Liberals can still learn something from “social justice warriors” (why is this not a badge of honour?) even if they see the world differently. If liberals believe in a meritocracy then they need to ask women why they don’t stand for parliament as readily as their male counterparts. Liberals might ponder why Oxbridge sees too few applications from underrepresented socio-economic groups. But liberalism is, at heart, a universal doctrine. Indeed, many of its critics believe that liberalism is inherently colonial and eurocentric. Smart liberals will realise that campaigns outside of the Zimbabwean Embassy that have not already engaged with indigenous opposition groups and campaigners runs the risk of being tone-deaf, politically inert, or, worse, might backfire by painting liberal causes as foreign. Liberalism can seem, in the words of Spivak, as “white men rescuing brown women from brown men”. Liberal Youth might ponder how a day of activism in this way makes them seem possibly opportunist and doing it for the photographs rather than engaging in a long, hard slog for change partnered with those who are the victims and should be the primary authors of that change. Many human rights theorists and anthropologists acknowledge that morality is relative and that this poses a threat for a universal regime of human rights, such as can be read in the Charter, but that overlapping cultural agreements on certain basic rights makes human rights enforcement possible and necessary. Liberalism can traverse cultural relativism and rights enforcement in the post-colonial context if one buys this framework. Indeed, they might point to the elimination of the slave trade, protection of universal labour rights, campaigns against FGM etc. as exactly what liberalism is for. There is nary a mention of Butler’s “Gender Troubles” or Adorno’s “Minima Moralia” in Samantha Power’s “A Problem from Hell” or in “the Journal of Democracy” and this should not be surprising to either side.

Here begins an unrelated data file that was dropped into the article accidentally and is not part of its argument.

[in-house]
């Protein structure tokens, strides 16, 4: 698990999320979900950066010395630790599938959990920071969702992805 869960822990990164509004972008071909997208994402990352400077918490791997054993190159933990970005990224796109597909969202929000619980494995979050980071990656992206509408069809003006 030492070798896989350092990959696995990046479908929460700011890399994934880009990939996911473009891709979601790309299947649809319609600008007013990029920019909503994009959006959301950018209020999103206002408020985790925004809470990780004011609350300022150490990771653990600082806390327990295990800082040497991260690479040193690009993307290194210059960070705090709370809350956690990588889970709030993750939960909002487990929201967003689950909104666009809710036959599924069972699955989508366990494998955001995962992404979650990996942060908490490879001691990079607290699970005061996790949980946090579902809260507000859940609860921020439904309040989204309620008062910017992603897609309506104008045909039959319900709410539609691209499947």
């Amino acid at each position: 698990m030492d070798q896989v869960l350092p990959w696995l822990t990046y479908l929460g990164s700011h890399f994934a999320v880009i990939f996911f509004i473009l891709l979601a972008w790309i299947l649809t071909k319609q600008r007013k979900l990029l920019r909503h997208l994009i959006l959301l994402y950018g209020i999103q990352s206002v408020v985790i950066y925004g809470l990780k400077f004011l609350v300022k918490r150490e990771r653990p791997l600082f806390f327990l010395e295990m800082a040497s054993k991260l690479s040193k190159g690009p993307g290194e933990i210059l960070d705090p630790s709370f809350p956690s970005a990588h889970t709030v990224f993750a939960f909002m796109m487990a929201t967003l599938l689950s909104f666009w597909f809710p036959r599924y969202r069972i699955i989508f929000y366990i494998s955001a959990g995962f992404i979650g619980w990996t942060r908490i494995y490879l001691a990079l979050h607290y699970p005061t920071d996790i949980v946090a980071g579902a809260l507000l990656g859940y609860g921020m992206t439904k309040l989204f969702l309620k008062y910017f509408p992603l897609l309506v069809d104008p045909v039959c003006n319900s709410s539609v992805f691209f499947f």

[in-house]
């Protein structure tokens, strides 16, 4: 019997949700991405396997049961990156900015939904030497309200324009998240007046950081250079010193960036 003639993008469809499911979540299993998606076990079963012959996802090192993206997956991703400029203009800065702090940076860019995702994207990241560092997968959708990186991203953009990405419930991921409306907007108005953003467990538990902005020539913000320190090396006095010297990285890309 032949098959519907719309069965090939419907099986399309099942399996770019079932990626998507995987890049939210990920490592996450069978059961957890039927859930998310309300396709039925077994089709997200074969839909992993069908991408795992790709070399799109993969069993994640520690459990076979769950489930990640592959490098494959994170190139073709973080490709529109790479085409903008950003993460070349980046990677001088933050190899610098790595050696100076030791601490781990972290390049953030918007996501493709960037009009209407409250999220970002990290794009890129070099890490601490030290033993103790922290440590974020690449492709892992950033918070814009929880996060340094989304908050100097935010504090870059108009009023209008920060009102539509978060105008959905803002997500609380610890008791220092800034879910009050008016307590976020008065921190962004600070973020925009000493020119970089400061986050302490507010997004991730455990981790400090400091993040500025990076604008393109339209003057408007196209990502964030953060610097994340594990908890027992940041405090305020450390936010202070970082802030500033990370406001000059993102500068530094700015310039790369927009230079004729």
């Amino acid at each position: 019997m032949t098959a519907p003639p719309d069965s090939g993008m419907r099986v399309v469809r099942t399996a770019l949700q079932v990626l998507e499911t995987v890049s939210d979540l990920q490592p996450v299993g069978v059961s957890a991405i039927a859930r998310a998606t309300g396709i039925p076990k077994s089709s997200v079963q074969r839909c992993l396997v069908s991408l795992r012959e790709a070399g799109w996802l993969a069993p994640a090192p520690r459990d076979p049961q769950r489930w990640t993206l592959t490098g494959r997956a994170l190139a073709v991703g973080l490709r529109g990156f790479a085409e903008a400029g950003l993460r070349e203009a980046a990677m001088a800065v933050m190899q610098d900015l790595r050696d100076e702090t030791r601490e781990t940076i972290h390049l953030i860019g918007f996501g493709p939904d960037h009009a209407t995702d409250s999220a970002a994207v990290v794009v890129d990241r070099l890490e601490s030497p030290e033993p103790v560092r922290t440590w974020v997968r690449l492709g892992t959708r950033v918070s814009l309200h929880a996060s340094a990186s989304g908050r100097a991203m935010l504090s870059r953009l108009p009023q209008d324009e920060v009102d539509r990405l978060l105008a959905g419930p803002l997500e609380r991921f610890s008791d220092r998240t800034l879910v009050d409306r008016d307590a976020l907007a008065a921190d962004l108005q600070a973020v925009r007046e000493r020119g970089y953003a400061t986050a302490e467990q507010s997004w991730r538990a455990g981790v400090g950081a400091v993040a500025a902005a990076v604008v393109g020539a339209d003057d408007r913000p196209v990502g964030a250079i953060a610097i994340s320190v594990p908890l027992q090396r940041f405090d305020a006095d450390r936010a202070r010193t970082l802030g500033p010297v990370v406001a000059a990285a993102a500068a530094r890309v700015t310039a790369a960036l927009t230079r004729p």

This incommensurability between an ontology from critical theory and human rights liberalism is perhaps even more obvious in the juxtoposition of critical theory and classical economics. The irony that many of those wielding these rhetorical weapons being members of Liberal Reform or writing for Spiked would be funny if real people were not getting chewed out on Facebook and Twitter. There are two real brands of libertarian economics: neoclassical economics associated with people like Milton Friedman, Robert Lucas and Greg Mankiw; and Austrian economics like that associated with De Mises, Hayek and Dr Eamonn Butler. The former shares much of the intellectual toolkit of Samuelsonian Keynesianism: theory-building and hypothesis testing with observational data or laboratory experiments. Positivism writ large. The tools of the natural world applied to the social world. The latter are regarded as a “cult” by mainstream economics because Austrians don’t believe in positivism or observational studies. They claim to instead believe in deductive economic reasoning. However, even critical interventions that undermine foundational assumptions like the origins of money do not shake the fervour of the Austrian creed. Faulty predictions (like runaway inflation post-stimulus) seem to make no difference either. Deductive mathematical or economic reasoning to explain social phenomena, however, is not exactly harmoniously coupled with standpoint critical theory.